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Sisters **1/2

Tina Fey & Amy Poehler go R-rated in this funny but inconsistent comedy.

Is it worth $10? Yes

There are a few laugh-out-loud moments in “Sisters,” but there are notably more moments that earn little more than a chuckle. By the end the whole thing feels like you just gave two hours of courtesy laughs to a tour guide. Fans of the phenomenally talented Tina Fey and Amy Poehler may nonetheless find it enjoyable, if they see it at all: Universal picked the worst possible release date (against “Star Wars”!) of 2015 to unveil this limited-scope comedy, so box office prospects may best be realized on home video.

Poehler plays the Leslie Knope-ish Maura, a square do-gooder who puts others first and her own happiness second. Her complete opposite is her sister Kate (Fey), a party-girl turned single mom who can’t keep a job. For sisters who are so different they get along surprisingly well, which is good because we don’t want to see Fey and Poehler fight – they’re better when their chemistry clicks in unison, not discord.



Wisely, the script by Paula Pell (“Saturday Night Live”) gives them a common enemy: Their parents (James Brolin and Dianne Wiest) are selling the Orlando home they grew up in, and the girls have returned to talk them out of it. They fail. With a house inspection looming, their old rooms to clean out, and the knowledge that Maura never had sex in the house, the girls decide to throw one last grand bash, just like they did years earlier. They invite friends from high school who still live in town, including sleazy Dave (John Leguizamo) and eager-to-please Alex (Bobby Moynihan), as well as a hottie neighbor named James (Ike Barinholtz) and, later on, a drug dealer named Pazuzu (John Cena). One person they don’t invite is frenemy Brinda (Maya Rudolph), who crashes the party anyway.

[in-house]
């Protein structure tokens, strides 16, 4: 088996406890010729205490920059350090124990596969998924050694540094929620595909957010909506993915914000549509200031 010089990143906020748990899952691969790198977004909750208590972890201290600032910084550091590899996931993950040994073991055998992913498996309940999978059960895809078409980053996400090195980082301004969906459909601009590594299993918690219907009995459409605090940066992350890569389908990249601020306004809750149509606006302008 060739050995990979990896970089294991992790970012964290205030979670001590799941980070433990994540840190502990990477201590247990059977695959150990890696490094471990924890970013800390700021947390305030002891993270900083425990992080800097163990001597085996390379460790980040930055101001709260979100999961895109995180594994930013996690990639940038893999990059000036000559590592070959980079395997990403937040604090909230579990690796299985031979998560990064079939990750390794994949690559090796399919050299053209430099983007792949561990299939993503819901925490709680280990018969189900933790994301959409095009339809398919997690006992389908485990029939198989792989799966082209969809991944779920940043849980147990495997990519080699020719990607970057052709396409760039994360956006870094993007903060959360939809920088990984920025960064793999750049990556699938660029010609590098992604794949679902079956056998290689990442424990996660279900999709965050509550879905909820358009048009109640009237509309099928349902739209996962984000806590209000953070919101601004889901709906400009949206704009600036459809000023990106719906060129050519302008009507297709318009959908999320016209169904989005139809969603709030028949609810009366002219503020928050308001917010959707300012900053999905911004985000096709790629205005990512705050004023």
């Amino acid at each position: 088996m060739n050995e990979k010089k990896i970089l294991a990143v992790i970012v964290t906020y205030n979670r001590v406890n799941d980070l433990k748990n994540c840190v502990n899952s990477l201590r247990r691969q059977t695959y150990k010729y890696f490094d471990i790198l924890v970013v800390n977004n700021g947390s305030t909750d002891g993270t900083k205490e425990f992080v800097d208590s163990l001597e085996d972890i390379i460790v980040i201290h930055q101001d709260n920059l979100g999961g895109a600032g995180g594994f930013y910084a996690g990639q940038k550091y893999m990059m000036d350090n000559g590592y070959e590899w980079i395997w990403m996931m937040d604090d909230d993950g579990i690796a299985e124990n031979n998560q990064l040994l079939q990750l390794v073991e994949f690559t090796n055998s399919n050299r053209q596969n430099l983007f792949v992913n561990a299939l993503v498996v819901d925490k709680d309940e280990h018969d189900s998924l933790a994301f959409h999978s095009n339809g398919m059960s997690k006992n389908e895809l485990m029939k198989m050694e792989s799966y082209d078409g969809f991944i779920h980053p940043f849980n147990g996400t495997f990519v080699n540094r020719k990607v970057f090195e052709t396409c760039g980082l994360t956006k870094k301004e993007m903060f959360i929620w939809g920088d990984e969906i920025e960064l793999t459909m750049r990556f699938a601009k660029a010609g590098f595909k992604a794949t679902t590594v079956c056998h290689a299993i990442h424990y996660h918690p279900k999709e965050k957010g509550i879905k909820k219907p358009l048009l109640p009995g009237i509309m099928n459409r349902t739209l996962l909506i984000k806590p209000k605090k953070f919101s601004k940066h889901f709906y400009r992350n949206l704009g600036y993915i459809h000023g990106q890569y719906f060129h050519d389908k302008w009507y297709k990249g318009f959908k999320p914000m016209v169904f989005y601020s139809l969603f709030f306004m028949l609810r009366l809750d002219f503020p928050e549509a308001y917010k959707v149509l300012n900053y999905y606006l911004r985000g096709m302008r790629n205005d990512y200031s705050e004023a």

The night starts simple enough – like a funeral wake, literally – then gets a bit naughty, but stops short of the crass raunchiness other comedies seem eager to showcase. It’s hard to tell if it would’ve helped or hurt the movie to be more extreme. Fey and Poehler are at their best with word play and cracking jokes rather than physical humor, which is why them shouting one-liners at James while he’s gardening, and other wise cracks, are the film’s highlights.


Other moments, however, feel forced. A dance routine to Snow’s “Informer” doesn’t seem genuine (the song was a hit for all of five minutes in 1992, and the lyrics are indecipherable), and a sequence in which James gets a toy stuck in an uncomfortable place is, well, uncomfortable. Director Jason Moore (“Pitch Perfect”) seems obliged to be bawdy rather than allowing the story to play out organically, and that’s not how you get heartfelt laughs.

Tina Fey and Amy Poehler are two of the smartest comediennes working today, and one can’t help but wonder how much (if any) of their brilliance was lost in the fact that they didn’t write the script. “Sisters” should have marveled us with wit and creativity, but the jokes are a far more hit and miss than they should be. You’ll laugh, but not enough.

Did you know?
Fey plays the older sister; in real life she’s about 16 months older than Poehler.